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Coin Of the Month

Uncovering America's Heritage... Coin by Coin

2003 Illinois Quarter

Nero the Mint Police Dog here.  Happy 2003!  I get to start the new year with a new quarter!  The Illinois quarter is new this month...but it's a great coin for January for other reasons.  For example:

  • January 1680:  The French explorer Robert Cavalier came down the Illinois River with more than 30 others and flew the French flag over his new fort at Creve Coeur.  Cavalier's group continued the exploration started in 1673 by Louis Joliet and his men, the first Europeans to set foot in the land we now call Illinois.
  • January 1863:  Abraham Lincoln, the man shown on the Illinois quarter who later became President of the United States, issued the Emancipation Proclamation.  This document was the federal government's first major step in making slavery against the law in the states that had seceded from the Union.  Lincoln freed slaves in the District of Columbia nine months before he issued the Proclamation.
  • January 1865:  The 13th amendment to the Constitution, making slavery illegal in the United States, was finally passed by the House of Representatives.  The House had voted against the amendment the previous March, but President Lincoln convinced most of the representatives that passing the amendment was the right thing to do for the country.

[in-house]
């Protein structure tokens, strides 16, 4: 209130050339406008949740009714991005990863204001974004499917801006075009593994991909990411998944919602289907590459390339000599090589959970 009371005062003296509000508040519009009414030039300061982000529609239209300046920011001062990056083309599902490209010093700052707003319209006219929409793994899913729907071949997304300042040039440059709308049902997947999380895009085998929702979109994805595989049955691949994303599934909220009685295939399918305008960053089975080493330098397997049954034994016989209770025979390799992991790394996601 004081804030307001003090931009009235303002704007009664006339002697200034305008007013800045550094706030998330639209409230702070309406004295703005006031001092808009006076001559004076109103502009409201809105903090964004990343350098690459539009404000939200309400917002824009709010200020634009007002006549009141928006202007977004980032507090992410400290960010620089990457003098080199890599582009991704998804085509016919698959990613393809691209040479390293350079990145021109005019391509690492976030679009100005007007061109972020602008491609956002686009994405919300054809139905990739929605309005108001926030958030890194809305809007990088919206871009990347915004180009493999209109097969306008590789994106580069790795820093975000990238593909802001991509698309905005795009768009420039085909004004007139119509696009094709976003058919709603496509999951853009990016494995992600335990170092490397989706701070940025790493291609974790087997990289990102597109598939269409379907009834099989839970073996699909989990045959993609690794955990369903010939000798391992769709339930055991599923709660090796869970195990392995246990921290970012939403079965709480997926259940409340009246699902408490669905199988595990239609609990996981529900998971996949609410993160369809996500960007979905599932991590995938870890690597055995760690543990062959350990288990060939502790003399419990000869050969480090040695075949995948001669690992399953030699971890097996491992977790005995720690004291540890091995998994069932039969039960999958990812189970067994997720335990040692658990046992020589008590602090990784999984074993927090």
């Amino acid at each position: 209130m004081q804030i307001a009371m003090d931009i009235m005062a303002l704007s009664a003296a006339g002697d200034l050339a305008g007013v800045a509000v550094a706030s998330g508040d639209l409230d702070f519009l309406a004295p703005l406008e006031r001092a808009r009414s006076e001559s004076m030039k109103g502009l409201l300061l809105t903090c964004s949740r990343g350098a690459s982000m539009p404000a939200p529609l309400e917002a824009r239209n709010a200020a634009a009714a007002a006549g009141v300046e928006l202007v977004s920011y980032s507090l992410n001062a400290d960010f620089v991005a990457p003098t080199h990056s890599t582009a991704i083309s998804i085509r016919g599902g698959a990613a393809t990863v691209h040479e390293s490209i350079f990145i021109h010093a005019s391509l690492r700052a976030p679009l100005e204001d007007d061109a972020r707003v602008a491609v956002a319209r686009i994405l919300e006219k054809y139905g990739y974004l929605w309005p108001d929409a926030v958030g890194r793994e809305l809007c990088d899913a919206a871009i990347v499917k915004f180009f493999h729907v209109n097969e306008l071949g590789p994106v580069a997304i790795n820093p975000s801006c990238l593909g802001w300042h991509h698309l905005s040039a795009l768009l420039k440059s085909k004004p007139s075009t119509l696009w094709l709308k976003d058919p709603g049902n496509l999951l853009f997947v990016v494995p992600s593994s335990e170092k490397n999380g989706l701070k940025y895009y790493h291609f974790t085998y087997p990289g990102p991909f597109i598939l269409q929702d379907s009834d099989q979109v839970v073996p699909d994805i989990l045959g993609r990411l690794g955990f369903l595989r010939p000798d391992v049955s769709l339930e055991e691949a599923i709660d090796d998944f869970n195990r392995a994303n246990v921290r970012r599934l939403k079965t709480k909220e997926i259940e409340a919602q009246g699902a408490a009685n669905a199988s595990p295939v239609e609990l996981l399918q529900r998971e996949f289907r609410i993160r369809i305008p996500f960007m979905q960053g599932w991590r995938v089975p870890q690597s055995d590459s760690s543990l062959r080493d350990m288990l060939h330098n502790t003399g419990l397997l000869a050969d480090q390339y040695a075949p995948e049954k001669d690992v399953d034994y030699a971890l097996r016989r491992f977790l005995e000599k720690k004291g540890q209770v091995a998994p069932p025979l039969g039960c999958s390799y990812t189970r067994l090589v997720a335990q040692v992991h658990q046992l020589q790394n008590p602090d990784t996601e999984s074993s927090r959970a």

Once the House and the Senate had passed the amendment, all that was left was for most of the states to "ratify" it—that is, to vote in favor of it.  And Illinois was the first state to ratify the amendment.  The 13th amendment became part of the Constitution the following December, Lincoln's proudest achievement as President.

Lincoln was born in Kentucky and he lived in Indiana for a time.  He spent most of his life in Illinois and served in the Illinois legislature before becoming President in 1860 and being reelected in 1864.

Nero, the Mint Police Dog

Teacher Feature

REVERSE: Image of Illinois quarter reverse.
Reverse:  This 21st century coin honors the 21st state, the land of Lincoln. It shows a young Lincoln in an outline of the state over city and country scenes.

OBVERSE: Q50 obverse. On mouseover, former quarter obverse.
Obverse:  All the new quarters show the traditional portrait of George Washington, with some minor changes. The bust is smaller and the legends have been moved. Place your mouse over the image to see the former design.



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